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  • Scheuermann disease

  • Juvenile disc disease

  • Roundback

  • Hunchback

  • Postural kyphosis


  • 737 Curvature of spine

  • 737.0 Adolescent postural kyphosis

  • 737.1 Kyphosis (acquired)

  • 737.10 Kyphosis (acquired) (postural)

  • 737.11 Kyphosis due to radiation

  • 737.12 Kyphosis postlaminectomy

  • 737.19 Other kyphosis acquired


  • M40.00 Postural kyphosis, site unspecified

  • M40.209 Unspecified kyphosis, site unspecified

  • M96.2 Postradiation kyphosis

  • M96.3 Postlaminectomy kyphosis

  • M40.299 Other kyphosis, site unspecified


  • 4A: Primary Prevention/Risk Reduction for Skeletal Demineralization1

  • 4B: Impaired Posture2

  • 4E: Impaired Joint Mobility, Motor Function, Muscle Performance, and ROM Associated with Localized Inflammation3

  • 6E: Impaired Ventilation and Respiration/Gas Exchange Associated with Ventilatory Pump Dysfunction or Failure4


A 93-year-old woman and her family report she had declined in function throughout the last 1 to 2 months. She has extensive history of postmenopausal osteoporosis for 15 years. Despite the use of bisphosphonates, she has experienced vertebral compression fractures at T8 and T11. She reports chronic back pain, which is severely limiting her activity. She presents with a dowager hump deformity.



  • Excessive posterior curvature of the thoracic spine

  • Adult kyphosis: Scheuermann disease (juvenile disc disease) caused by wedging of several vertebrae5

  • Postural kyphosis: From slouching or poor posture

  • Congenital kyphosis: Under-development of the spinal column6

  • Gibbus deformity: Structural kyphosis from tuberculosis

  • Types of kyphotic deformities

    • Round back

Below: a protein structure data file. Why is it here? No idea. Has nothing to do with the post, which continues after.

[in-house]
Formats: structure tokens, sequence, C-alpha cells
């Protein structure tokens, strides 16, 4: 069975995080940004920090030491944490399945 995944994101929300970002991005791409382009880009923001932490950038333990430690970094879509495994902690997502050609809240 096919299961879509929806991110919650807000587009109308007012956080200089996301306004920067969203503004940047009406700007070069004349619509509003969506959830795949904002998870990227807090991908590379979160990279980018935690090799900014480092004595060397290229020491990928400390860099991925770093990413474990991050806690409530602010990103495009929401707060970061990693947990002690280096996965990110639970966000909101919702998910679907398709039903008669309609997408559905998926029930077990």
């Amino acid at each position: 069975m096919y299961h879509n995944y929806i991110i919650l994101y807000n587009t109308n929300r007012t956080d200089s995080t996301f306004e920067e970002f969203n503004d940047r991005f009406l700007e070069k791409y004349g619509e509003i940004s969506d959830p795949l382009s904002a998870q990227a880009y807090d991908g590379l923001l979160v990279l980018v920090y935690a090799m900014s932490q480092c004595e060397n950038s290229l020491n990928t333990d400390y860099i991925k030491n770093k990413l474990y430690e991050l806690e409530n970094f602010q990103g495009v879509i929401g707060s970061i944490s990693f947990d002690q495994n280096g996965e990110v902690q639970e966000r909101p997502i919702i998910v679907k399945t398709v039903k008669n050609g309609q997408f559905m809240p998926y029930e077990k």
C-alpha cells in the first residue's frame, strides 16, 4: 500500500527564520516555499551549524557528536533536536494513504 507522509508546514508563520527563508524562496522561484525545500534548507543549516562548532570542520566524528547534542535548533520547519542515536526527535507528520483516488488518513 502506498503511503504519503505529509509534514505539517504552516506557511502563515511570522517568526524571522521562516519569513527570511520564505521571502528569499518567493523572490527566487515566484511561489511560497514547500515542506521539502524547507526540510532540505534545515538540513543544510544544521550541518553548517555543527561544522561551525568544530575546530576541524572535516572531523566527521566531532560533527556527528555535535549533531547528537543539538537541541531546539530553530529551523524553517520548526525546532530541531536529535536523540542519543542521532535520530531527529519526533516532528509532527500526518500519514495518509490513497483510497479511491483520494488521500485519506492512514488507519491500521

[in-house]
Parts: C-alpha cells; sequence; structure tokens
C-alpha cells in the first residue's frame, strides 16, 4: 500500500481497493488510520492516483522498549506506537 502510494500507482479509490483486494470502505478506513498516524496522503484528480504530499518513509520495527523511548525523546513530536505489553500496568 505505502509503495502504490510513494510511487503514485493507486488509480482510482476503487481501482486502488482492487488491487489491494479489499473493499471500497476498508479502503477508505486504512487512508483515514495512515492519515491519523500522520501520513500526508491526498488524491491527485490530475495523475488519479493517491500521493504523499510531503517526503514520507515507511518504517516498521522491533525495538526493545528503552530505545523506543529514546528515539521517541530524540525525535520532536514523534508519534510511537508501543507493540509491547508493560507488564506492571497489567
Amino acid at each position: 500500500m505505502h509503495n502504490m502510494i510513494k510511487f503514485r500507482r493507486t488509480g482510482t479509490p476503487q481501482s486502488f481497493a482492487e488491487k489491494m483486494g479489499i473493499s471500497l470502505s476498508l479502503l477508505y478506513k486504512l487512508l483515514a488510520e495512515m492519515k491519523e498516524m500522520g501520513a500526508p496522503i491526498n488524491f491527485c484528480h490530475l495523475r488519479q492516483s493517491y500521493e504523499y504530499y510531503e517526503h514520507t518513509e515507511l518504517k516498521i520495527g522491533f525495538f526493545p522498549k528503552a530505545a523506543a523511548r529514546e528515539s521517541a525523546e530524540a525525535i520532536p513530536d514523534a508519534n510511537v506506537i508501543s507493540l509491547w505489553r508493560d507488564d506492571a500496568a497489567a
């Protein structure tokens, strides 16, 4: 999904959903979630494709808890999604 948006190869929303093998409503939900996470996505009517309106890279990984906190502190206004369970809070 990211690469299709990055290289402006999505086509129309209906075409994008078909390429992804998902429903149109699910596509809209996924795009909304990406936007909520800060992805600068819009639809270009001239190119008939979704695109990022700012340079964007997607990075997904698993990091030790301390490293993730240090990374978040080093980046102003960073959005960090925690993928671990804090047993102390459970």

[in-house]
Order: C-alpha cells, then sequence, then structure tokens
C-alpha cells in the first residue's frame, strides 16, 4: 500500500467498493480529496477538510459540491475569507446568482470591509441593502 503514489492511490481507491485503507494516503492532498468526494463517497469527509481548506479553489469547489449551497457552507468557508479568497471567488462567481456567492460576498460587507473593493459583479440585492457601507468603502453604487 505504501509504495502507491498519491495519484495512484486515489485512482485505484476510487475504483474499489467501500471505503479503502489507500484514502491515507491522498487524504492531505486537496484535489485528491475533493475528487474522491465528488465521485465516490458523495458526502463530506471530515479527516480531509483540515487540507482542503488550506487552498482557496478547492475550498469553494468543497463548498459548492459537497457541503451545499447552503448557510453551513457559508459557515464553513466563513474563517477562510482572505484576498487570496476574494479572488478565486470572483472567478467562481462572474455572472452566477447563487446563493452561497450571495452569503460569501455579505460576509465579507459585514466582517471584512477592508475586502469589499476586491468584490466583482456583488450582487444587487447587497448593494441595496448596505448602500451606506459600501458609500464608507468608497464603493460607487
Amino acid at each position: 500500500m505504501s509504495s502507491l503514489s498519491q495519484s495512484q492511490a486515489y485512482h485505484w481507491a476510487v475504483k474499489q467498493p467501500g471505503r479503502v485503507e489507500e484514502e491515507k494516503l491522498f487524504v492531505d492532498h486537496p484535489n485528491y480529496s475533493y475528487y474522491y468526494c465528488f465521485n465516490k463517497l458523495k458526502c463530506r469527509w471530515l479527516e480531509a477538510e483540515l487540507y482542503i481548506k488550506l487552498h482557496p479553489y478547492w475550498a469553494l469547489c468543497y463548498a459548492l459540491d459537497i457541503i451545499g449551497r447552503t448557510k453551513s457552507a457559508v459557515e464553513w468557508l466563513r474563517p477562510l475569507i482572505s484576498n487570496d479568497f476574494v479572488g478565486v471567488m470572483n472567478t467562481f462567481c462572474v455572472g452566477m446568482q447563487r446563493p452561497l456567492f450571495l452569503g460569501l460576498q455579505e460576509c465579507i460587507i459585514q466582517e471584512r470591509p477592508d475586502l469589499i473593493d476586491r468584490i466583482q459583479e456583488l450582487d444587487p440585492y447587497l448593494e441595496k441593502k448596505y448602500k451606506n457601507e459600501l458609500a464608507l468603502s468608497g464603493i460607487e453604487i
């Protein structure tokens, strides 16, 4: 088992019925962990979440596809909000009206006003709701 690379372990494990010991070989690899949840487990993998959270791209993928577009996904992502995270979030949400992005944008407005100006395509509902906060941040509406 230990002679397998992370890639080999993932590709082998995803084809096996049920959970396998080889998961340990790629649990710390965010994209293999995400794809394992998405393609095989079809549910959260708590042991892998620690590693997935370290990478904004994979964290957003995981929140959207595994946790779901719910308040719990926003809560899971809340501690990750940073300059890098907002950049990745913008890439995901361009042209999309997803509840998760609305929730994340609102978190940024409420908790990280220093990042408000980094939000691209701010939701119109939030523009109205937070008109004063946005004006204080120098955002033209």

• Decreased pelvic inclination with thoracolumbar or thoracic kyphosis

      • Caused by tightness in soft tissues from prolonged postural change

      • Compensatory mechanism to maintain body’s center of gravity

    • Hunchback (hump back)

      • Gibbus: Localized, sharp, posterior angulation

      • Structural cause

        • Anterior wedging of one to two thoracic vertebral bodies

        • Wedging may be caused by fracture, tumor, bone disease

      • Pelvic inclination usually normal

    • Flat back

      • Decreased pelvic inclination

      • Thoracic spine remains mobile

      • Kyphosis present

      • Does not have appearance of excessive kyphotic curve

    • Dowager hump

      • Secondary to postmenopausal osteoporosis

      • Anterior-wedge fractures of several upper or middle thoracic vertebrae

      • Contributes to decrease in height

FIGURE 126-1

The rule of threes. (From Dutton M. Dutton’s Orthopaedic Examination, Evaluation, and Intervention. 3rd ed. Copyright © The McGraw-Hill Companies, Inc. All rights reserved.)

Essentials of Diagnosis

  • Diagnosis usually made by clinical examination

  • Can be an independent diagnosis, not associated with a disease process

  • Cobb angle for measurement of scoliosis5

General Considerations

  • Pain and stiffness at rest/sleep

  • Inability to sleep supine

  • Respiratory problems secondary to changes in rib-cage space


  • Women affected more frequently than men due to postmenopausal alteration

  • Can occur at any age


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